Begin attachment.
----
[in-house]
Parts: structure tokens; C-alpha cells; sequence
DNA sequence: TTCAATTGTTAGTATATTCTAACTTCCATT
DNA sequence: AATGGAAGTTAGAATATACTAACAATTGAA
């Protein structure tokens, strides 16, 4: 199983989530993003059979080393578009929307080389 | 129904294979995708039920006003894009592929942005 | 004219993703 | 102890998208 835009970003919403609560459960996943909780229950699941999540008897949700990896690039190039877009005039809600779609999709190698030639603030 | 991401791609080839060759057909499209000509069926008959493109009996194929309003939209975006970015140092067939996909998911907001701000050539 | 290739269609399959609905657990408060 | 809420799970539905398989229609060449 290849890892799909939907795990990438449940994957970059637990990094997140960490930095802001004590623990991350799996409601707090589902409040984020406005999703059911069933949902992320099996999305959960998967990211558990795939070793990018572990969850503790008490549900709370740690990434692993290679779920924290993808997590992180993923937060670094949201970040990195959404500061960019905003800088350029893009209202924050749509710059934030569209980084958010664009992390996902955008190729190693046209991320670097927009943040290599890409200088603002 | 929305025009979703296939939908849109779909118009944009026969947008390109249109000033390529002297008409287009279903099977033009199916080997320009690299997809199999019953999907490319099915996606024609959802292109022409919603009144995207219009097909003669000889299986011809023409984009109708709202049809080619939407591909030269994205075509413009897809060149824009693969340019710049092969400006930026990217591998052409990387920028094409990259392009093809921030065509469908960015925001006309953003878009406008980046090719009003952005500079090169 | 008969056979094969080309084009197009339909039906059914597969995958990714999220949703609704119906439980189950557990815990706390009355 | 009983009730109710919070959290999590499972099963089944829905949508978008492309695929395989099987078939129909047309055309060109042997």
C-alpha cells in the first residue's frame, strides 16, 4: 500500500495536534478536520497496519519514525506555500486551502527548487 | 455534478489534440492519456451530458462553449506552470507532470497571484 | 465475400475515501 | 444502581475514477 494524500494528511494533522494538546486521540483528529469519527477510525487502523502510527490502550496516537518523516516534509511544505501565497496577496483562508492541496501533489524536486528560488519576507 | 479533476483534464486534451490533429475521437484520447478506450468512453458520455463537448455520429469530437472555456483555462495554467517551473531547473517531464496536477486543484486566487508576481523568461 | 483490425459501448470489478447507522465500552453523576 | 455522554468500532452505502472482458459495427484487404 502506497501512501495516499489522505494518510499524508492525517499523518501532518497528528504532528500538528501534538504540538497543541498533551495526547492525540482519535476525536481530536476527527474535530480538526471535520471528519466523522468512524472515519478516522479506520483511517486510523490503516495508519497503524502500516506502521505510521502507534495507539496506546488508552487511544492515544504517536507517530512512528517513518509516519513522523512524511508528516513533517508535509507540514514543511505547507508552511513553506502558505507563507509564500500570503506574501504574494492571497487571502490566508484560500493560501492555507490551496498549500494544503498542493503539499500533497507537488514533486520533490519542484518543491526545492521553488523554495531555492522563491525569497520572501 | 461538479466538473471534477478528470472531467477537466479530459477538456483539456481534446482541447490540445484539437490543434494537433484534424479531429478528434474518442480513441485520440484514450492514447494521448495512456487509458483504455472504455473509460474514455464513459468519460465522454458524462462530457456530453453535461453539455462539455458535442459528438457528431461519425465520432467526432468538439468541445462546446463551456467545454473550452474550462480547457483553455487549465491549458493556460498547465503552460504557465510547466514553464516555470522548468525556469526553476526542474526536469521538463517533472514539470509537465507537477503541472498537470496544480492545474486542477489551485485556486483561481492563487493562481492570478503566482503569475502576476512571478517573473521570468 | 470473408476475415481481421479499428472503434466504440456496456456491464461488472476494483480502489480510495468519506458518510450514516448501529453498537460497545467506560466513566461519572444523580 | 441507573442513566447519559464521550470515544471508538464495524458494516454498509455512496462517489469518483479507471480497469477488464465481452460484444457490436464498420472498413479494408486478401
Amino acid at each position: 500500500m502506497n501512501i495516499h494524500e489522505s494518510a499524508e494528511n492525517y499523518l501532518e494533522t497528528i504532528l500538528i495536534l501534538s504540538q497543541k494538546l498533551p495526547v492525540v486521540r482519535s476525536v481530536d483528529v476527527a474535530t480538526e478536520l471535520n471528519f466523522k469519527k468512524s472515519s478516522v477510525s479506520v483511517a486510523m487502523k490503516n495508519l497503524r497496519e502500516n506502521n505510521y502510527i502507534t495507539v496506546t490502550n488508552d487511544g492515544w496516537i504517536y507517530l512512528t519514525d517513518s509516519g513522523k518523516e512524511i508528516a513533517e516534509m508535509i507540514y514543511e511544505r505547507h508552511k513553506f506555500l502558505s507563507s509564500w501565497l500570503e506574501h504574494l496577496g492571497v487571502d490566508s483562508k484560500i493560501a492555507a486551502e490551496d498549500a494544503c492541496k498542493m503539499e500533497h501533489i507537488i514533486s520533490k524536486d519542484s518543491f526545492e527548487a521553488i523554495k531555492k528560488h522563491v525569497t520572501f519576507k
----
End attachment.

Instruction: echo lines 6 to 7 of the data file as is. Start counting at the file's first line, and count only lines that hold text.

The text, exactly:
C-alpha cells in the first residue's frame, strides 16, 4: 500500500495536534478536520497496519519514525506555500486551502527548487 | 455534478489534440492519456451530458462553449506552470507532470497571484 | 465475400475515501 | 444502581475514477 494524500494528511494533522494538546486521540483528529469519527477510525487502523502510527490502550496516537518523516516534509511544505501565497496577496483562508492541496501533489524536486528560488519576507 | 479533476483534464486534451490533429475521437484520447478506450468512453458520455463537448455520429469530437472555456483555462495554467517551473531547473517531464496536477486543484486566487508576481523568461 | 483490425459501448470489478447507522465500552453523576 | 455522554468500532452505502472482458459495427484487404 502506497501512501495516499489522505494518510499524508492525517499523518501532518497528528504532528500538528501534538504540538497543541498533551495526547492525540482519535476525536481530536476527527474535530480538526471535520471528519466523522468512524472515519478516522479506520483511517486510523490503516495508519497503524502500516506502521505510521502507534495507539496506546488508552487511544492515544504517536507517530512512528517513518509516519513522523512524511508528516513533517508535509507540514514543511505547507508552511513553506502558505507563507509564500500570503506574501504574494492571497487571502490566508484560500493560501492555507490551496498549500494544503498542493503539499500533497507537488514533486520533490519542484518543491526545492521553488523554495531555492522563491525569497520572501 | 461538479466538473471534477478528470472531467477537466479530459477538456483539456481534446482541447490540445484539437490543434494537433484534424479531429478528434474518442480513441485520440484514450492514447494521448495512456487509458483504455472504455473509460474514455464513459468519460465522454458524462462530457456530453453535461453539455462539455458535442459528438457528431461519425465520432467526432468538439468541445462546446463551456467545454473550452474550462480547457483553455487549465491549458493556460498547465503552460504557465510547466514553464516555470522548468525556469526553476526542474526536469521538463517533472514539470509537465507537477503541472498537470496544480492545474486542477489551485485556486483561481492563487493562481492570478503566482503569475502576476512571478517573473521570468 | 470473408476475415481481421479499428472503434466504440456496456456491464461488472476494483480502489480510495468519506458518510450514516448501529453498537460497545467506560466513566461519572444523580 | 441507573442513566447519559464521550470515544471508538464495524458494516454498509455512496462517489469518483479507471480497469477488464465481452460484444457490436464498420472498413479494408486478401
Amino acid at each position: 500500500m502506497n501512501i495516499h494524500e489522505s494518510a499524508e494528511n492525517y499523518l501532518e494533522t497528528i504532528l500538528i495536534l501534538s504540538q497543541k494538546l498533551p495526547v492525540v486521540r482519535s476525536v481530536d483528529v476527527a474535530t480538526e478536520l471535520n471528519f466523522k469519527k468512524s472515519s478516522v477510525s479506520v483511517a486510523m487502523k490503516n495508519l497503524r497496519e502500516n506502521n505510521y502510527i502507534t495507539v496506546t490502550n488508552d487511544g492515544w496516537i504517536y507517530l512512528t519514525d517513518s509516519g513522523k518523516e512524511i508528516a513533517e516534509m508535509i507540514y514543511e511544505r505547507h508552511k513553506f506555500l502558505s507563507s509564500w501565497l500570503e506574501h504574494l496577496g492571497v487571502d490566508s483562508k484560500i493560501a492555507a486551502e490551496d498549500a494544503c492541496k498542493m503539499e500533497h501533489i507537488i514533486s520533490k524536486d519542484s518543491f526545492e527548487a521553488i523554495k531555492k528560488h522563491v525569497t520572501f519576507k